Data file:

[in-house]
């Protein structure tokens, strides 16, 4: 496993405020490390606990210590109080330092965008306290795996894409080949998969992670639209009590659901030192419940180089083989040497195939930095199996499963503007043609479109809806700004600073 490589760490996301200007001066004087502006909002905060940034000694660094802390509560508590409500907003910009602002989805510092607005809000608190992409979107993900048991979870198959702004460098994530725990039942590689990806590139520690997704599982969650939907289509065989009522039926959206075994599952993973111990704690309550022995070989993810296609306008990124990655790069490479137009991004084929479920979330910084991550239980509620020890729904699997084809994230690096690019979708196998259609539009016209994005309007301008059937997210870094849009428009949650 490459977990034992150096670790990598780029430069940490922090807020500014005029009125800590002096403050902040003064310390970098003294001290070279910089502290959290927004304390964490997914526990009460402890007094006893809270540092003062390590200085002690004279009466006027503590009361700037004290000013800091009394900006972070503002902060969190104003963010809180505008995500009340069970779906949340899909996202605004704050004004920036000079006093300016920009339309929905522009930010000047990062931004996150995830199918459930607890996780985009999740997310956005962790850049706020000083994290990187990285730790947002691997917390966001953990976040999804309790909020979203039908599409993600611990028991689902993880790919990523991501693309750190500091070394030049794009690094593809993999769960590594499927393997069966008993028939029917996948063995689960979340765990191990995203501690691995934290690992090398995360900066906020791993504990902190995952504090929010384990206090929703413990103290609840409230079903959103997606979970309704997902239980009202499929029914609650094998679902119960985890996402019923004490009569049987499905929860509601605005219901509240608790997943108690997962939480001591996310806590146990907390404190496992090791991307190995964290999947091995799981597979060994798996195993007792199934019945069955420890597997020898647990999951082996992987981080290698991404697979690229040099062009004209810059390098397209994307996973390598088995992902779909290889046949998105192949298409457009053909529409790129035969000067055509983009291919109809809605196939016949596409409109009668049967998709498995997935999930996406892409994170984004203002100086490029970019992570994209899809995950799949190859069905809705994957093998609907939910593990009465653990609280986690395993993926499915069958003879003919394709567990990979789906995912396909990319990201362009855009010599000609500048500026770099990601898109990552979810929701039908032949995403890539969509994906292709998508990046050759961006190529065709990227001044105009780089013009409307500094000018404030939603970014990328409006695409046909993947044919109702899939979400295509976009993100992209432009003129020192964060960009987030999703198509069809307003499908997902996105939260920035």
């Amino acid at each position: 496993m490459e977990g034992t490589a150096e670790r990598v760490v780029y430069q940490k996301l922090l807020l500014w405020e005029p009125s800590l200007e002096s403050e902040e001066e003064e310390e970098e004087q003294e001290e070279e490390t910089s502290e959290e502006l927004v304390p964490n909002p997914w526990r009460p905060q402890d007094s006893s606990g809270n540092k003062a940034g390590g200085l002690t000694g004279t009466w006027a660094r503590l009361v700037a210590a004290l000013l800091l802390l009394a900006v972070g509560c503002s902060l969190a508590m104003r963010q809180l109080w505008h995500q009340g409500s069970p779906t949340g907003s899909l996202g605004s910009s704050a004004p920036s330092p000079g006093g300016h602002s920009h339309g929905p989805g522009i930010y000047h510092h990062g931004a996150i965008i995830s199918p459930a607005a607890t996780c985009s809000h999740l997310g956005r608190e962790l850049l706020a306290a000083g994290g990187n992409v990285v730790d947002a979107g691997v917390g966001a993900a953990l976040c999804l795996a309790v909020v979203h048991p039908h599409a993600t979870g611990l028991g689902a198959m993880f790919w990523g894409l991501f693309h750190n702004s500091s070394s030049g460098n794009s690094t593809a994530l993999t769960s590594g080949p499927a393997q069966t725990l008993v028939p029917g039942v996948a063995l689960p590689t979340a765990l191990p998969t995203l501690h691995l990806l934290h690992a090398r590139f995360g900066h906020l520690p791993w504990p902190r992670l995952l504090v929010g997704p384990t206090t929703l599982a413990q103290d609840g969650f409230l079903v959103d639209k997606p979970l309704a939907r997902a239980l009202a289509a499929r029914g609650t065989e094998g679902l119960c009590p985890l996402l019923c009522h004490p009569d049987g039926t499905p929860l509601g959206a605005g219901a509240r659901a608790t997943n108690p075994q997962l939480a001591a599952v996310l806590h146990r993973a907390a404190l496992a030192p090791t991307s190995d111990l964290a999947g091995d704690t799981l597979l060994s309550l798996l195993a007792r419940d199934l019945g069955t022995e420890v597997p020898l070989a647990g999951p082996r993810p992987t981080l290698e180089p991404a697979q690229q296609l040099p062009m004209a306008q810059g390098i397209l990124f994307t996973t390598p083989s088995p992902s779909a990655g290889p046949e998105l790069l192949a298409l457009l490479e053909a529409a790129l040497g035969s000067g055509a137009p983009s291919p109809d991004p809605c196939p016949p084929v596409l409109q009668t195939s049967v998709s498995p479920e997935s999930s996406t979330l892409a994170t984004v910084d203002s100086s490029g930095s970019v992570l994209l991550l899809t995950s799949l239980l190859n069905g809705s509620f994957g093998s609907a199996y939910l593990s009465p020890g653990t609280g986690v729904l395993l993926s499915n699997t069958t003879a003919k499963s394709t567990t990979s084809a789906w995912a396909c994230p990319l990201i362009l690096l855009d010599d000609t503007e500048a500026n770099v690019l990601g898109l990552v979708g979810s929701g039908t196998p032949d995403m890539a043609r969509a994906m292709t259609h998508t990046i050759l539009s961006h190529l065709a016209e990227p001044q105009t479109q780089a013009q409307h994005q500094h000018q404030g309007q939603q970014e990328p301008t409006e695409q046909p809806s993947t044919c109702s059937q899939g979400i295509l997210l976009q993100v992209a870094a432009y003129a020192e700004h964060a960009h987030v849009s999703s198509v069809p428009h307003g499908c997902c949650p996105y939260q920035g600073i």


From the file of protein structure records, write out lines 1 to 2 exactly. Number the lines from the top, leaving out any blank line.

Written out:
[in-house]
């Protein structure tokens, strides 16, 4: 496993405020490390606990210590109080330092965008306290795996894409080949998969992670639209009590659901030192419940180089083989040497195939930095199996499963503007043609479109809806700004600073 490589760490996301200007001066004087502006909002905060940034000694660094802390509560508590409500907003910009602002989805510092607005809000608190992409979107993900048991979870198959702004460098994530725990039942590689990806590139520690997704599982969650939907289509065989009522039926959206075994599952993973111990704690309550022995070989993810296609306008990124990655790069490479137009991004084929479920979330910084991550239980509620020890729904699997084809994230690096690019979708196998259609539009016209994005309007301008059937997210870094849009428009949650 490459977990034992150096670790990598780029430069940490922090807020500014005029009125800590002096403050902040003064310390970098003294001290070279910089502290959290927004304390964490997914526990009460402890007094006893809270540092003062390590200085002690004279009466006027503590009361700037004290000013800091009394900006972070503002902060969190104003963010809180505008995500009340069970779906949340899909996202605004704050004004920036000079006093300016920009339309929905522009930010000047990062931004996150995830199918459930607890996780985009999740997310956005962790850049706020000083994290990187990285730790947002691997917390966001953990976040999804309790909020979203039908599409993600611990028991689902993880790919990523991501693309750190500091070394030049794009690094593809993999769960590594499927393997069966008993028939029917996948063995689960979340765990191990995203501690691995934290690992090398995360900066906020791993504990902190995952504090929010384990206090929703413990103290609840409230079903959103997606979970309704997902239980009202499929029914609650094998679902119960985890996402019923004490009569049987499905929860509601605005219901509240608790997943108690997962939480001591996310806590146990907390404190496992090791991307190995964290999947091995799981597979060994798996195993007792199934019945069955420890597997020898647990999951082996992987981080290698991404697979690229040099062009004209810059390098397209994307996973390598088995992902779909290889046949998105192949298409457009053909529409790129035969000067055509983009291919109809809605196939016949596409409109009668049967998709498995997935999930996406892409994170984004203002100086490029970019992570994209899809995950799949190859069905809705994957093998609907939910593990009465653990609280986690395993993926499915069958003879003919394709567990990979789906995912396909990319990201362009855009010599000609500048500026770099990601898109990552979810929701039908032949995403890539969509994906292709998508990046050759961006190529065709990227001044105009780089013009409307500094000018404030939603970014990328409006695409046909993947044919109702899939979400295509976009993100992209432009003129020192964060960009987030999703198509069809307003499908997902996105939260920035």